My name is Ronan, and I am currently 18 years old, attend a state school and have applied to study medicine. This journey has been fairly long, probably starting around year 10 – and building momentum through the years. I won’t bore you with the ‘what sparked my desire’ introduction – save that for the personal statement. What I can do is make an attempt at describing the process as best I can, including the failures, the successes and everything in-between.
You’ll all have your own reasons for wanting to study medicine – that’s something personal and unique to you. Because of this, I’ll begin with the first steps of my journey immediately after that. Google is the first port of call – I did a lot of research into the profession itself, as well as the process of applying to medical school. At this stage, it was pretty overwhelming. The common perception is that it is nigh on impossible to gain a place (and it was almost enough to turn me away). I was bouncing around the idea of studying law, and had still not chosen my A levels – and so I needed something to act as a deal-breaker between the two. A bit more googling took me to Medic Mentor and, more specifically, the National Healthcare Weekend (NHW). This seemed like the talk I needed to make an informed decision on my career path – so I attended. The weekend was long and tiring, yet I can attribute that event to be what solidified my choice. Such a variety of doctors, medical students and those in positions similar to mine all relaying their experiences was extremely useful in getting a realistic gauge of what lay ahead. I signed up for the summer school that weekend, and officially applied to be an ambassador for MM. From that day I didn’t look back. I chose my A levels – Biology, History and Chemistry (the latter being quite the struggle), and set about following the advice I was given at the NHW.
Following numerous ambassador meetings aimed at improving medically relevant skills, as well as my beginning of year 12, I felt reasonably assured of where I was in terms of application progression. Our school medical society was great in terms of sharing contacts and advice – and I tried to take up any opportunity that would, however crude, ‘make me look good in an interview’. Work experience is essential – and I was lucky that, after sending numerous emails to different care homes, I found one that would take me on for a couple hours a week. Through the medical society I was able to find a consultant in a local hospital, and found another (after emailing every department!) a few weeks later. If you take one piece of advice away from reading this, it’s that you need to keep a diary of your experiences. This is the ultimate resource when it comes to applying to medicine. My diary enabled me to bring up numerous experiences at my interviews and honestly made writing my personal statement a lot easier. That and the summer school, which pretty much de-procrastinates the experience of writing your PS and provides all the support and peer review you’d want.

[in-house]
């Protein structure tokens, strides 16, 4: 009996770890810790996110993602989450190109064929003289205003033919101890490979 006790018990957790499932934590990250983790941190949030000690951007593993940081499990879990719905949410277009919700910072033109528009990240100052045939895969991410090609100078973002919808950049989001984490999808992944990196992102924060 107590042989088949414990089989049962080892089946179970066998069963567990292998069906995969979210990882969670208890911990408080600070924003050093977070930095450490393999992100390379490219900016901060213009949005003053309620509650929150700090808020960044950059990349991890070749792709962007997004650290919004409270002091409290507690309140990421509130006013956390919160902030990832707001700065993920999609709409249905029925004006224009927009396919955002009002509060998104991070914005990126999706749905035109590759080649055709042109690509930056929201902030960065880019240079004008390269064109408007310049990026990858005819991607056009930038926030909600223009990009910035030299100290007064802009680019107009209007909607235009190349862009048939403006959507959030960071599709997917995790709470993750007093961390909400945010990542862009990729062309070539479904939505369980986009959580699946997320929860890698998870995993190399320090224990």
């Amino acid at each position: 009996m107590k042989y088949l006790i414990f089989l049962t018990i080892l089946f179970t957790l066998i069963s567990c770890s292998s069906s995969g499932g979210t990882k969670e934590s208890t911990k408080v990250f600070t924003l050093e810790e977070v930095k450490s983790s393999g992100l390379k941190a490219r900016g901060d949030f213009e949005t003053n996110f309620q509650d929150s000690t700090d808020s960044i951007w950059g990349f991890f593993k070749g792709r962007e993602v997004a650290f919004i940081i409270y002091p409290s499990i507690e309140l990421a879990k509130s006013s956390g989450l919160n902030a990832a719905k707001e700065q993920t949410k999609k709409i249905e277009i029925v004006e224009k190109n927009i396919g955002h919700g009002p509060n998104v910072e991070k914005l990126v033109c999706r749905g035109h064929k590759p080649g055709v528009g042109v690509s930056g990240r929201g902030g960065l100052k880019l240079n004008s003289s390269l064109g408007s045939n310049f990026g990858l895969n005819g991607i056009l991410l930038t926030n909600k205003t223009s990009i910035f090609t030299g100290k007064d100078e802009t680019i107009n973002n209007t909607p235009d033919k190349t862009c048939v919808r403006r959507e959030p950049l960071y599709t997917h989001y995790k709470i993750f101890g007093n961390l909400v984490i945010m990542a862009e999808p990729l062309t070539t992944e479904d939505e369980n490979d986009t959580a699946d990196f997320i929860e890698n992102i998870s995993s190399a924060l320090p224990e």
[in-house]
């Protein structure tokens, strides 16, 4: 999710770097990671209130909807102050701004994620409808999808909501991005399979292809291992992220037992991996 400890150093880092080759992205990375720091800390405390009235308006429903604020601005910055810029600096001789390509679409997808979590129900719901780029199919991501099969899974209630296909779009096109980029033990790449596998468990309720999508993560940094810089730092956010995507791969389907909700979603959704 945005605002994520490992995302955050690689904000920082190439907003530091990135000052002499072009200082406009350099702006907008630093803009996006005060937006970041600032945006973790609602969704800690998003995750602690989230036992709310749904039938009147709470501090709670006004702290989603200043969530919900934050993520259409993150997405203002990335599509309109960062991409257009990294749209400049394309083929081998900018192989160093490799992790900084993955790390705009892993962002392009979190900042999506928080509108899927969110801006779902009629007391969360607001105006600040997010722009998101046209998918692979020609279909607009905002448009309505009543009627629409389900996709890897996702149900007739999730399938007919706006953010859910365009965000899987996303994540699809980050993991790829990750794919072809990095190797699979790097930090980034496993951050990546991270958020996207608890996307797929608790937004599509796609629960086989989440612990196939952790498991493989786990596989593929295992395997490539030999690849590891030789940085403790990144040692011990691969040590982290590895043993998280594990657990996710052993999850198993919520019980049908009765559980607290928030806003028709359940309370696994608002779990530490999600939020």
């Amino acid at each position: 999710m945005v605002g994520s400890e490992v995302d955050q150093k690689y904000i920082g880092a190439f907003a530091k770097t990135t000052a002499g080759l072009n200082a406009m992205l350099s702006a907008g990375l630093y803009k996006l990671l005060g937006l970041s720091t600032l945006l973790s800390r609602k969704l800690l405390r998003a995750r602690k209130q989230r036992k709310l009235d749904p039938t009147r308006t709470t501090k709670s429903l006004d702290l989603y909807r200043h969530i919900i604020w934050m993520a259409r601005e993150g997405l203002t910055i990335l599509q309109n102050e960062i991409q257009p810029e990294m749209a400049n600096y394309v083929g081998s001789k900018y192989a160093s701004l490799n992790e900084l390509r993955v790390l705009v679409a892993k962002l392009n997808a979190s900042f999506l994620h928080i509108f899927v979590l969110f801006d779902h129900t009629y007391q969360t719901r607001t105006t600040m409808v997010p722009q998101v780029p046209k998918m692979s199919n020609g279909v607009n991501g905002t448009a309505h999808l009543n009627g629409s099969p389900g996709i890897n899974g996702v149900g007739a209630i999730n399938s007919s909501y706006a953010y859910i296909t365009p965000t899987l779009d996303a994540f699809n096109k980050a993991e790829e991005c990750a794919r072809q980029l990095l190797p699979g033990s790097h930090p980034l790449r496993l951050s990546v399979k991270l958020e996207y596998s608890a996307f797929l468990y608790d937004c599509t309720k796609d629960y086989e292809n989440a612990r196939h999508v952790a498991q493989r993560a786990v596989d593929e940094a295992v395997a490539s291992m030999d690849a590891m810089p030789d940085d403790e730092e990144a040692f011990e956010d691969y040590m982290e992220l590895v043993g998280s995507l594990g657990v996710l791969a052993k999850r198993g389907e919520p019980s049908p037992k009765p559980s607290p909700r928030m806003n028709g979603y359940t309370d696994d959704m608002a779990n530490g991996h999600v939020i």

After attending the summer school, which I thoroughly enjoyed (Knowing at the end of that week that your PS is finished and you’ve had intensive interview training is truly satisfying, believe me), the next step was the UCAT. You may be sitting the UCAT, BMAT or both – and I can only speak for former, but the best method I found was using Medify (free with the summer school) as much as you can. I think all of the revision I did in the year 12 summer was for the UCAT. It’s a pretty tough experience – but revision for it isn’t awful. I personally enjoyed some aspects, as crazy as that sounds. I feel the best time to book it is late summer, but definitely before term starts as I hear juggling admissions exams and year 13 isn’t particularly fun.
Finally, interviews. Possibly the most anticipated and nerve wracking aspect of the process. Every university has a different way of holding them – so there’s no ‘one size fits all’, but I found that if you’re relaxed and prepared (not overly rehearsed) it’s not as bad as you think it’ll be. The best thing to do is read what the med schools say about them on their website and practice with a willing (or unwilling and exasperated) family member/friend. I did a speech at the NHW and wrote an article for the Medic Mentor Magazine – both great personal experiences but also excellent ammunition to fire at interviewers.
So that’s it – a long process made a lot easier by Medic Mentor and a little mental elbow grease. I’ll finish with this: get involved with any opportunity you have to improve your application. MM is perfect in that you can engage with it as much as you like, and I’ve found that the more you do, the better the outcome. Make use of the excellent resources the organisation has and the process will be a breeze… well… maybe a moderate wind.